Short selling is a technique used by investors to try to profit from the falling price of a stock. As such, short selling is typically used when an investor believes a stock is overvalued or there is an upcoming event that will trigger a substantial decline in the stock price. An investor may also deploy this technique as a way to hedge overall portfolio risk or balance the risk of one investment relative to another.
Here's how short selling works. Assume you want to sell short 100 shares of a company because you believe sales are slowing and its earnings will drop. Your broker will borrow the shares from someone who owns them with the promise that you will return them later. You immediately sell the borrowed shares at the current market price. When the price of the shares drops (you hope), you "cover your short position" by buying back the shares, and your broker returns them to the lender. Your profit is the difference between the price at which you sold the stock and your cost to buy it back, minus commissions and expenses for borrowing the stock.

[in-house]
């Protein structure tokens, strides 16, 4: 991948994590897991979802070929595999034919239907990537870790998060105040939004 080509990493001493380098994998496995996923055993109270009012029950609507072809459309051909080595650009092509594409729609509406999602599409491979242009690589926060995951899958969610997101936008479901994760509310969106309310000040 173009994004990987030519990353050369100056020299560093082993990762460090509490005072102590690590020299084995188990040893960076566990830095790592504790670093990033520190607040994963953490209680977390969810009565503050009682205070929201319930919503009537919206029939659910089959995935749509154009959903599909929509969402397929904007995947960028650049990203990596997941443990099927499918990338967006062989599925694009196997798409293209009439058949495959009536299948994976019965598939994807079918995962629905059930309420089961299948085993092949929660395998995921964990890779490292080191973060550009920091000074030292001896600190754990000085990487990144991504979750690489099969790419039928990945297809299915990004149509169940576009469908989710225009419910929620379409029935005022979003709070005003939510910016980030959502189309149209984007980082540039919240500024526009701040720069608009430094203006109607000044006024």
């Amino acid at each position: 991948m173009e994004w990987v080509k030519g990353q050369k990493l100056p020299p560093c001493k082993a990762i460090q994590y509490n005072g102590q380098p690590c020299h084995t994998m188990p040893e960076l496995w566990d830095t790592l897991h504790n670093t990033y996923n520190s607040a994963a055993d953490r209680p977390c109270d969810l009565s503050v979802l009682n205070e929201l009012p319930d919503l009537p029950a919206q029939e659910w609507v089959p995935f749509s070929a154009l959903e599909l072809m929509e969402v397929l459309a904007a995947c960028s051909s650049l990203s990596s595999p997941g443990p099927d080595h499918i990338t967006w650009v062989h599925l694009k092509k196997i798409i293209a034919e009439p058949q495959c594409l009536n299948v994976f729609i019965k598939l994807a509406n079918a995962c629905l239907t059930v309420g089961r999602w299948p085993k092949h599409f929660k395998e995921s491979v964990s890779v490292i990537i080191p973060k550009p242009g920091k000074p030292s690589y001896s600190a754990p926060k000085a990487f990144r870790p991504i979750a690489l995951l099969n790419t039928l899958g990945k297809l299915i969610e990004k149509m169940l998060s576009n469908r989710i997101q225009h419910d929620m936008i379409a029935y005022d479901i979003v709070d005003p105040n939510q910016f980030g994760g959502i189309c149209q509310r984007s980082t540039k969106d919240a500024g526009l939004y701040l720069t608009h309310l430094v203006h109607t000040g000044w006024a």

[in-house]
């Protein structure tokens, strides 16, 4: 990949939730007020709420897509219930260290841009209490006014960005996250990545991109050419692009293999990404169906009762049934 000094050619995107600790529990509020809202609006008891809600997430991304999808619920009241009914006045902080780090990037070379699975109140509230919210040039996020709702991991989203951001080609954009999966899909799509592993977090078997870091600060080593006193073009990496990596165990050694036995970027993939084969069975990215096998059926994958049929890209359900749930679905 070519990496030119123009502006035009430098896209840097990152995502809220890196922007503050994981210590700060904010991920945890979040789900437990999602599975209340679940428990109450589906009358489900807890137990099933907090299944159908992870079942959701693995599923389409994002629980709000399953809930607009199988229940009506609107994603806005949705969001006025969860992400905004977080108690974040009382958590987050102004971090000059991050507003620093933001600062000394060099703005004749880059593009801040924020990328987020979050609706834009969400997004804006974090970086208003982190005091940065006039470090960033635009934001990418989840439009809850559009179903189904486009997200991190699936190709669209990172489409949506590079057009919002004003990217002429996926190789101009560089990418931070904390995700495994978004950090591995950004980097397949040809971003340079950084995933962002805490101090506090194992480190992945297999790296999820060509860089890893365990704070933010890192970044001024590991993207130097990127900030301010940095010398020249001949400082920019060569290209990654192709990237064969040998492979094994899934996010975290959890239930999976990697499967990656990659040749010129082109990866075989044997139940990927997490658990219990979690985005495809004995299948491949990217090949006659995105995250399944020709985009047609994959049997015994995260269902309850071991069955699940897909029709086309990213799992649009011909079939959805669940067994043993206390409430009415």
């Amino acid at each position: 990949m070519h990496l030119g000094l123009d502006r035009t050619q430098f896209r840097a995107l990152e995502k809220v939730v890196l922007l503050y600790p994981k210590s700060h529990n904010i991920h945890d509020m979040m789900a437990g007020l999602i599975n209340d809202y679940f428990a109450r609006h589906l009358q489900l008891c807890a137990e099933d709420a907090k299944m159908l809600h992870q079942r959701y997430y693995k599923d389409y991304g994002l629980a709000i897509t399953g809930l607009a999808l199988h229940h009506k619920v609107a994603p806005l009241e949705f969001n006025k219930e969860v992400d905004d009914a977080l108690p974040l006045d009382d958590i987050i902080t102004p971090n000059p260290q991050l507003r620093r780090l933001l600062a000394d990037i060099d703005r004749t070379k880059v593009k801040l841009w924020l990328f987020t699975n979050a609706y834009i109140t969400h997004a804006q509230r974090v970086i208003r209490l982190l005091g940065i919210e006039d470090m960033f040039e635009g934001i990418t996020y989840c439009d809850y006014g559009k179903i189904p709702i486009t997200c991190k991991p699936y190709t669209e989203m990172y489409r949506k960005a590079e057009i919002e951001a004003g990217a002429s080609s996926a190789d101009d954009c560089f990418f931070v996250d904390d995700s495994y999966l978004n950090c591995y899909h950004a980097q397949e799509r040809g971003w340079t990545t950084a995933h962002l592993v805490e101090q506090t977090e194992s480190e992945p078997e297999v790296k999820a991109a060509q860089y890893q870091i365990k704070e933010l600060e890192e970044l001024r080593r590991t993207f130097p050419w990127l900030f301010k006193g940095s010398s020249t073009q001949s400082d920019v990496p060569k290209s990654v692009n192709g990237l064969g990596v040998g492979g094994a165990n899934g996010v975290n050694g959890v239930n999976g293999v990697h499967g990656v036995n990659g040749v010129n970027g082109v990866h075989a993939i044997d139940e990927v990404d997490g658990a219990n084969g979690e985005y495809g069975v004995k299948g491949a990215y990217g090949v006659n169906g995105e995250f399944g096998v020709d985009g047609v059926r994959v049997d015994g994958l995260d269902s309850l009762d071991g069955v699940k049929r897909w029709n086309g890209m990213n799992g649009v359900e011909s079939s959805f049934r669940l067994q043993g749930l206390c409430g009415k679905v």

However, if you're wrong, and the price of the shares increase, the potential losses are unlimited. The company's shares may go up and up, but at some point you have to replace the 100 shares you sold. In that case, your losses can mount without limit until you cover your short position. For this reason, short selling is a relatively risky technique.
Another reason short selling is riskier is that markets tend to go up over time, due to inflation and productivity gains, and thus an investor is essentially going against this trend. Due to these factors, short selling positions are typically not as long as buying stocks tend to appreciate in value and are generally used to generate short term trading profits.
Something else to be aware of is that because the stocks are being borrowed from the shareholders, investors pay interest on the loaned shares and are also required to cover any dividends being paid. Both of these factors erode potential gains.
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